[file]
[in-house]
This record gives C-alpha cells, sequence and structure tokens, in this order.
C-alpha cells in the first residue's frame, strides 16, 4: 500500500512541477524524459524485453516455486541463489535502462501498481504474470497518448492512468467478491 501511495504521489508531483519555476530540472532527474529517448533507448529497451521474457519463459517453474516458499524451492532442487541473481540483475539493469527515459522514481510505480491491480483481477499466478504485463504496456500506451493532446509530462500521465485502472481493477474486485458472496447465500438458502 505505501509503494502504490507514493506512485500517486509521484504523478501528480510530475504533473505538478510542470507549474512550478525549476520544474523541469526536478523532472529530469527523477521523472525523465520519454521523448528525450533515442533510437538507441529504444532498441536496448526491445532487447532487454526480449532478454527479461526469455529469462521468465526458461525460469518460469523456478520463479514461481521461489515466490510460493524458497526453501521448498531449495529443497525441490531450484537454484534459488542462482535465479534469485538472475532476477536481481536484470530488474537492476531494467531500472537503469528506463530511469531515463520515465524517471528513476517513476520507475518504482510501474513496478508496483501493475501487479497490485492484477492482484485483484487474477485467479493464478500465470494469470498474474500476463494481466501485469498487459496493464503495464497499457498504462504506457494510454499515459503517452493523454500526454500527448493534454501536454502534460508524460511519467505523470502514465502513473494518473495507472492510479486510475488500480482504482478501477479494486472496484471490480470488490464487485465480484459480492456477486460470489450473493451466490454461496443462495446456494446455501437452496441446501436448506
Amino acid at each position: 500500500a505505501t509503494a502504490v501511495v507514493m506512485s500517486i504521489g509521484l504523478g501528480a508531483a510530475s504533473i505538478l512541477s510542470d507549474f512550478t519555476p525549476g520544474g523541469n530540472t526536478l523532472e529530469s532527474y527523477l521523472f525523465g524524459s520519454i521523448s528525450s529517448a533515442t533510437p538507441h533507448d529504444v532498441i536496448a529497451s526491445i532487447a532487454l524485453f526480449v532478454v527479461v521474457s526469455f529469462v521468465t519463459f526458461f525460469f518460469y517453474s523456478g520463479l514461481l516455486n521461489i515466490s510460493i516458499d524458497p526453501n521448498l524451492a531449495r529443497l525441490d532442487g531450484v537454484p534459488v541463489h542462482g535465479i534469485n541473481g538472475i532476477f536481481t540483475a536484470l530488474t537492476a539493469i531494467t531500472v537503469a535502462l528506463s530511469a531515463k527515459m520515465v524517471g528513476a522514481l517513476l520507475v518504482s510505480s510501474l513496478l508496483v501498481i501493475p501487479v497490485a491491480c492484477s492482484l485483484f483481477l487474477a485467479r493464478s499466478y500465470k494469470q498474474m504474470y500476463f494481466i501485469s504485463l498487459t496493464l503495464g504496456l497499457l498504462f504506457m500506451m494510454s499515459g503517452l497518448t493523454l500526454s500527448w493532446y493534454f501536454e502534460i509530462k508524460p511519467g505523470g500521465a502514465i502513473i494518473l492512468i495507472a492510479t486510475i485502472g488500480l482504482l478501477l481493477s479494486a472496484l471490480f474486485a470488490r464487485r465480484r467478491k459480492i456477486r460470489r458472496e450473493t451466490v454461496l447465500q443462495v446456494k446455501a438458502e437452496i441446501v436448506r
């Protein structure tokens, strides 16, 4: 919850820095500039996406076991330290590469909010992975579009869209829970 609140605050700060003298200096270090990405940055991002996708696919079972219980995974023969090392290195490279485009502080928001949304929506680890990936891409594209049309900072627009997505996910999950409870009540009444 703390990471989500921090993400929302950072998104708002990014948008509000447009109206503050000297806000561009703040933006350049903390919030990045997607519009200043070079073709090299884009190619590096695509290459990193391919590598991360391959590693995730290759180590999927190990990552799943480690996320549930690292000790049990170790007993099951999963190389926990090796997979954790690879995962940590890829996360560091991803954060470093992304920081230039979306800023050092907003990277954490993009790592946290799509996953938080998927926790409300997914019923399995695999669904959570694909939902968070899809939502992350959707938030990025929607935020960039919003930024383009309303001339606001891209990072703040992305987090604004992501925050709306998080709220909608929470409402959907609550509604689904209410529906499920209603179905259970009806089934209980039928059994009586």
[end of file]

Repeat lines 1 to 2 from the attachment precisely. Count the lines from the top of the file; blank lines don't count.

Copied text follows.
[in-house]
This record gives C-alpha cells, sequence and structure tokens, in this order.